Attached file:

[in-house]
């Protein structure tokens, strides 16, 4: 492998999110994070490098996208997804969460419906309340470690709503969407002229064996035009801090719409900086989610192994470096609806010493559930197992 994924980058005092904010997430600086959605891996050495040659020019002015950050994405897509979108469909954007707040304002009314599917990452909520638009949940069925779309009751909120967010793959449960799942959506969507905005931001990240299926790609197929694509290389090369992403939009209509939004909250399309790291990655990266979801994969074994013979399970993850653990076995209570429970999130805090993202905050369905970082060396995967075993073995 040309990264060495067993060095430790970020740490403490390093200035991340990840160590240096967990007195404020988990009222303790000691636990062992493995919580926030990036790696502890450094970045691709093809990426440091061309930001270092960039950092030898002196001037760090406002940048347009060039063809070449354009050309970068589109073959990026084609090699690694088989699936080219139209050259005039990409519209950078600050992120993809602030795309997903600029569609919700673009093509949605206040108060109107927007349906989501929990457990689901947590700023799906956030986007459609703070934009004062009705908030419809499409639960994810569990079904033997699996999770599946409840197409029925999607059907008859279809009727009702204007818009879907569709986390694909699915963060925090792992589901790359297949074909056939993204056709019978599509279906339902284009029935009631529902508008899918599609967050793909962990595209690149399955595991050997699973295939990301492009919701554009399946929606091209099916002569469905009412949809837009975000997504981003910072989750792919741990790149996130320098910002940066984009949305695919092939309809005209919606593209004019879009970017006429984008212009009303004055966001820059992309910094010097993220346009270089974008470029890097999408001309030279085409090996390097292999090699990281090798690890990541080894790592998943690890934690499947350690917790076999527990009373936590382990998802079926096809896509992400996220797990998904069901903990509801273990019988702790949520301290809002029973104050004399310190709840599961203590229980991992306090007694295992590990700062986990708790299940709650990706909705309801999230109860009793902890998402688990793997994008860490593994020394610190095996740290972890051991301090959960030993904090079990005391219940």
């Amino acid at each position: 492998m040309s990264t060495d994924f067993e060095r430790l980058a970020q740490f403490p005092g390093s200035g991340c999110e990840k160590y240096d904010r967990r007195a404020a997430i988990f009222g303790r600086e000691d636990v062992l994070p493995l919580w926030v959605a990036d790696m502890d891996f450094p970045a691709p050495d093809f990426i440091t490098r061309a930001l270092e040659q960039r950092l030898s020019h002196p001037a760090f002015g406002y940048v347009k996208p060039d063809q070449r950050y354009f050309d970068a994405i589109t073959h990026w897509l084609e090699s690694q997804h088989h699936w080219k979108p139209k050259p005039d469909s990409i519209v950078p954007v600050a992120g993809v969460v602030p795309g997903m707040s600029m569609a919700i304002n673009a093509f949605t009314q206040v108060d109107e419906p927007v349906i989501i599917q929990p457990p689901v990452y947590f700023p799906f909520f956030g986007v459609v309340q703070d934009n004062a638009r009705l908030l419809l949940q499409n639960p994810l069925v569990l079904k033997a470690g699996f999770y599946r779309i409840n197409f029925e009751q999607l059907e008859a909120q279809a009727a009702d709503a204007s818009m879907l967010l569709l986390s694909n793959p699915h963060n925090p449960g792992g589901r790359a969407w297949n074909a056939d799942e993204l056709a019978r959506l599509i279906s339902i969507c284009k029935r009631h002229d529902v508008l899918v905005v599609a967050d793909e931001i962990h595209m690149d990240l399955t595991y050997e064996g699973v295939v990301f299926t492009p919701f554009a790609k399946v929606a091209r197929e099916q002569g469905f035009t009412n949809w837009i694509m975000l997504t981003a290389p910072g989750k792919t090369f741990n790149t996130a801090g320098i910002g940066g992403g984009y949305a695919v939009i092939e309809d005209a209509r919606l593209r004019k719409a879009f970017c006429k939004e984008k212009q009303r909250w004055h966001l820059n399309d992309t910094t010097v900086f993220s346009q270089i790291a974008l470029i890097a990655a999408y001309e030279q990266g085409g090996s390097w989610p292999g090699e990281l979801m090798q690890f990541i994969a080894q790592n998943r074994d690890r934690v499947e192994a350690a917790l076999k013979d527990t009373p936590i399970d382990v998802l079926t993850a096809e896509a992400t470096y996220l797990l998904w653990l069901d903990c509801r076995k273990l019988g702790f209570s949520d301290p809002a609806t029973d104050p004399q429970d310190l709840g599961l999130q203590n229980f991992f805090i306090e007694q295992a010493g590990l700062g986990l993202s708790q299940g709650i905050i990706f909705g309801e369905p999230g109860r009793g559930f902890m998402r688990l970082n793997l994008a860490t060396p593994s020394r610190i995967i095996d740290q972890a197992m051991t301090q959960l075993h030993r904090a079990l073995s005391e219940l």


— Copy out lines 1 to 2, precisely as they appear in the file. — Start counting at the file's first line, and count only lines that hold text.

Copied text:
[in-house]
């Protein structure tokens, strides 16, 4: 492998999110994070490098996208997804969460419906309340470690709503969407002229064996035009801090719409900086989610192994470096609806010493559930197992 994924980058005092904010997430600086959605891996050495040659020019002015950050994405897509979108469909954007707040304002009314599917990452909520638009949940069925779309009751909120967010793959449960799942959506969507905005931001990240299926790609197929694509290389090369992403939009209509939004909250399309790291990655990266979801994969074994013979399970993850653990076995209570429970999130805090993202905050369905970082060396995967075993073995 040309990264060495067993060095430790970020740490403490390093200035991340990840160590240096967990007195404020988990009222303790000691636990062992493995919580926030990036790696502890450094970045691709093809990426440091061309930001270092960039950092030898002196001037760090406002940048347009060039063809070449354009050309970068589109073959990026084609090699690694088989699936080219139209050259005039990409519209950078600050992120993809602030795309997903600029569609919700673009093509949605206040108060109107927007349906989501929990457990689901947590700023799906956030986007459609703070934009004062009705908030419809499409639960994810569990079904033997699996999770599946409840197409029925999607059907008859279809009727009702204007818009879907569709986390694909699915963060925090792992589901790359297949074909056939993204056709019978599509279906339902284009029935009631529902508008899918599609967050793909962990595209690149399955595991050997699973295939990301492009919701554009399946929606091209099916002569469905009412949809837009975000997504981003910072989750792919741990790149996130320098910002940066984009949305695919092939309809005209919606593209004019879009970017006429984008212009009303004055966001820059992309910094010097993220346009270089974008470029890097999408001309030279085409090996390097292999090699990281090798690890990541080894790592998943690890934690499947350690917790076999527990009373936590382990998802079926096809896509992400996220797990998904069901903990509801273990019988702790949520301290809002029973104050004399310190709840599961203590229980991992306090007694295992590990700062986990708790299940709650990706909705309801999230109860009793902890998402688990793997994008860490593994020394610190095996740290972890051991301090959960030993904090079990005391219940």